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I have an (older) laptop now, but it is 8GB, i7 and I got it very cheap originally (only $799). I removed the old HDD and replaced with 500GB SSD and it still does very well.
The most intensive dev I do is Android Development with android Studio and associated Android Emulator running at the same time. The old laptop keeps up fairly well for all that. Mostly needs more ram.
I have an old Dell laptop, eight years old, 17" screen, i7, 16GB, 500GB SSD and it runs like stink (that means really well and fast). The SSD and increasing the memory from 8GB to 16Gb made a *huge* difference. The battery is a bit worn down, only lasts 3 hours instead of 4.5 hours but I use it on mains power nearly all the time so it doesn't really matter. The screen is just now starting to show a bright patch at one corner occasionally.
No touch screen but the pointing stick and the touchpad work very well along with a standard old Dell mouse. Lots of USBs and supports three screens via the docking station.
It's eight years old but stands up well against my lenovo work lappy which still has only an i5 and a 250 SSD.
- I would love to change the world, but they won’t give me the source code.
Agreeing w/below, I have a Dell Precision M6500[^] laptop. It's part of a series that is described as a portable desktop - pretty accurate description
Bought refurbished for $400
17" screen, two HDD (can configure to raid 1 if you wish).
A real keyboard (! ! ! ! !) that feels great.
It's heavy and battery life is shortish - but when buying I considered that, for the most part, I and other laptop users keep it plugged in whilst working, anyway.
I did update the boot HDD to SSD. Came with Win7 Pro when I bought it and will stay that way.
Probably newer and faster version available - i7's versions are available.
A have-your-cake-and-eat-it-too solution.
Get a tab with a "proper" keyboard - using the Win10 soft keyboard for coding is an exercise in frustration. If nothing else, you need the "full layout" for most of the coding symbols, and that takes nearly half the screen in landscape mode. This Type Cover isn't too bad at all: the keys are nice and large, and I'm typing with pretty high accuracy on it already, which is unusual for me.
VS2019 install is done now, and a quick test says "It works" - Hello World ran as a winforms app, but I don't have "serious" source on it yet so I can't test a real world app.
The VS Winforms designer doesn't work too well with touch, either - I had to use the touchpad to drag a button from the toolbox and "hold and drag" didn't work. There may be a setting buried there somewhere but you know what VS settings are like these days ...
Sent from my Amstrad PC 1640 Never throw anything away, Griff
Bad command or file name. Bad, bad command! Sit! Stay! Staaaay...
AntiTwitter: @DalekDave is now a follower!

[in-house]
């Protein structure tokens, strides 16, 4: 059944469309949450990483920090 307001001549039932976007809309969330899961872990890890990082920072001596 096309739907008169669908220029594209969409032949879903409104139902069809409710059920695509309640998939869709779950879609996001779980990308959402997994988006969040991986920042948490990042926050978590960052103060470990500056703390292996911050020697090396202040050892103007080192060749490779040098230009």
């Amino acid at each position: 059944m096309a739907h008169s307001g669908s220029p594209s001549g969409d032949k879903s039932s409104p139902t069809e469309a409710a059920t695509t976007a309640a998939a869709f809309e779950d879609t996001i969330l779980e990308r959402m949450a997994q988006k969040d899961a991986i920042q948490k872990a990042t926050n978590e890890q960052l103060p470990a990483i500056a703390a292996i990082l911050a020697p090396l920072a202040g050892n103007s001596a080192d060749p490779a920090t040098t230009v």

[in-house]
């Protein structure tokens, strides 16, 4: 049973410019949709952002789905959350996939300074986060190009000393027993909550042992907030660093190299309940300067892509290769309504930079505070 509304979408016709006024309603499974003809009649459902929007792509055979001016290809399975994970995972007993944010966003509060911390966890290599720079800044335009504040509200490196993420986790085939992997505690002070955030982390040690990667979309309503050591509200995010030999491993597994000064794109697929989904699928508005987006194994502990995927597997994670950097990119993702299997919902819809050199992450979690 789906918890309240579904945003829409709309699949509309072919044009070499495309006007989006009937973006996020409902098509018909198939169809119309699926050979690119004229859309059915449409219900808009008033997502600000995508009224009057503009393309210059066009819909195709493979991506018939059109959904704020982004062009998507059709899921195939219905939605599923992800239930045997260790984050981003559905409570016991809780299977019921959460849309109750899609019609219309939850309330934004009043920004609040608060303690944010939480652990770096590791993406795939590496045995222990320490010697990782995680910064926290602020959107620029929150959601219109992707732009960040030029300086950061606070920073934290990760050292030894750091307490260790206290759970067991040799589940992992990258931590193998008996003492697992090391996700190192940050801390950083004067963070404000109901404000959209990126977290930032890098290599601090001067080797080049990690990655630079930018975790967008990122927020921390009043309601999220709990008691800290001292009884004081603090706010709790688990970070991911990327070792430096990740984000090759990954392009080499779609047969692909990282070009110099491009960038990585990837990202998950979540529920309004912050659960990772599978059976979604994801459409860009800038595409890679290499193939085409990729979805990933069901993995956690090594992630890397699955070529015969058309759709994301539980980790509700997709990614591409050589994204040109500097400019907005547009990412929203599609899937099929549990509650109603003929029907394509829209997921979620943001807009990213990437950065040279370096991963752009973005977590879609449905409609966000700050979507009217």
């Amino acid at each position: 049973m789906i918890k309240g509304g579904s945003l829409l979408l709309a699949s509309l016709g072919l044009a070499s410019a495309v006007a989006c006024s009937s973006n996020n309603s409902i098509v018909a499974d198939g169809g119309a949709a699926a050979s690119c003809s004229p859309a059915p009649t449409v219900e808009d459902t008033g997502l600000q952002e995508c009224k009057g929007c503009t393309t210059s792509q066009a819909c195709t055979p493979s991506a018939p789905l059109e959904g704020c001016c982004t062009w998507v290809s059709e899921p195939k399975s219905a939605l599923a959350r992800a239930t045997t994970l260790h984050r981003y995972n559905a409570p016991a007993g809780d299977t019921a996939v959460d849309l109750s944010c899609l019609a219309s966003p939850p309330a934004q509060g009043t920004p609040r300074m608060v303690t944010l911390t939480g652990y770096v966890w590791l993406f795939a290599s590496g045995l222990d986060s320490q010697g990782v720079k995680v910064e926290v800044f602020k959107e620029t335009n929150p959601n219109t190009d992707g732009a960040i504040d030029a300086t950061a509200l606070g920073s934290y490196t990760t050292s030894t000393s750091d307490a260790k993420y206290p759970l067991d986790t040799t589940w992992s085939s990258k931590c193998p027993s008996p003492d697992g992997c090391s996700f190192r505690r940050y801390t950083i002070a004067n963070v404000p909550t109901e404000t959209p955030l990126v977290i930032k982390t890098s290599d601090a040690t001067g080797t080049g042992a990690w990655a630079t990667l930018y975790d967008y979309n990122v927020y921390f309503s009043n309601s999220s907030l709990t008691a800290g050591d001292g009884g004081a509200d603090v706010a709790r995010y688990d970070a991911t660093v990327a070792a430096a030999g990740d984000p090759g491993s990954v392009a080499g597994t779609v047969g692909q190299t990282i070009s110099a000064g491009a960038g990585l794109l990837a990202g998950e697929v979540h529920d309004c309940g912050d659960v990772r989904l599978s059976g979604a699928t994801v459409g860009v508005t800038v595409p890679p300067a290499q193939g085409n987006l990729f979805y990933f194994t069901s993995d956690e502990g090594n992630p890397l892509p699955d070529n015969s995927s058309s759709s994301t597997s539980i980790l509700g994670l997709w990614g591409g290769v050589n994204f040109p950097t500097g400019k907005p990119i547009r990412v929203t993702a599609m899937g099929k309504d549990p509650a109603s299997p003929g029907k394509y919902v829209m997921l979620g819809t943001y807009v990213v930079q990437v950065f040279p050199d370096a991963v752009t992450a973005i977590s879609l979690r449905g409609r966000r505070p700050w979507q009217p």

There is just one USB port right (3.0)?
What about if you add a mouse, does that take up the USB port?
Or will a wireless mouse connect directly to the onboard bluetooth? I'm not sure how that works.
I'm sure a bluetooth keyboard will pair right? But can you do both mouse and keyboard on the onboard bluetooth? Thanks
The Beer Prayer - Our lager, which art in barrels, hallowed be thy drink. Thy will be drunk, I will be drunk, at home as it is in the tavern. Give us this day our foamy head, and forgive us our spillage as we forgive those who spill against us. And lead us not to incarceration, but deliver us from hangovers. For thine is the beer, the bitter and the lager, for ever and ever. Barmen.
I got a Surface Pro 4 on eBay for about $400 last year. I enjoy the Type Cover, too. The Surface Pen has been surprisingly useful - although it's not as fluid and nice to use as the Apple Pencil on an iPad Pro, the iPad + Pencil combo would've cost 3x what I paid for the Surface, so all things considered, I can't complain.
It used to be I read a lot about people having all sorts of weird issues with Windows Update. I must've been lucky, because I rarely had any problem with them.
These days however...I can almost guarantee I'll always have at least one or two VMs that will encounter some problem. And not old systems that have been suffering through years of bit rot...right now, I'm looking at Server 2019, which I've installed when it came out, and have practically not used since. Relatively speaking, it's still in a pristine state.
The update history screen says KB4511553 (new from yesterday) failed with 0x8024001e. I figured I'd download the patch as a standalone file, rather than update directly through WU (which has typically been working fine as a workaround for me). That installer insists the update is already there...
And these cumulative updates can't be uninstalled.
I can wait until next month (as mentioned, I hardly use that VM) and hope for the best...but I'm tempted just to restore from my latest backup (nothing new's been added to it since the backup was made) and retry...
TL;DR version: As far as I'm concerned, it's no myth that MS's quality control has gone downhill over the last few years. And I'm being polite about it.
it's no myth that MS's quality control has gone downhill over the last few years
Hmmm, maybe that has something to do with my current dilemma...VS 2019 completely frozen. I even left it for a half hour to see if it would 'come back'. Nope. For the record, in 20 years, I've never had VS.Net crash or become totally unresponsive.
My cohort has been pushing me to use new widgets which pushes me off of my very favorite and fast IDE of choice, VS 2010. VS 2015 and 2017 are much slower to start. VS 2019 seemed to be a bit better, until now...Time to fire up task manager and kill it. Thankfully, I'm not losing any work.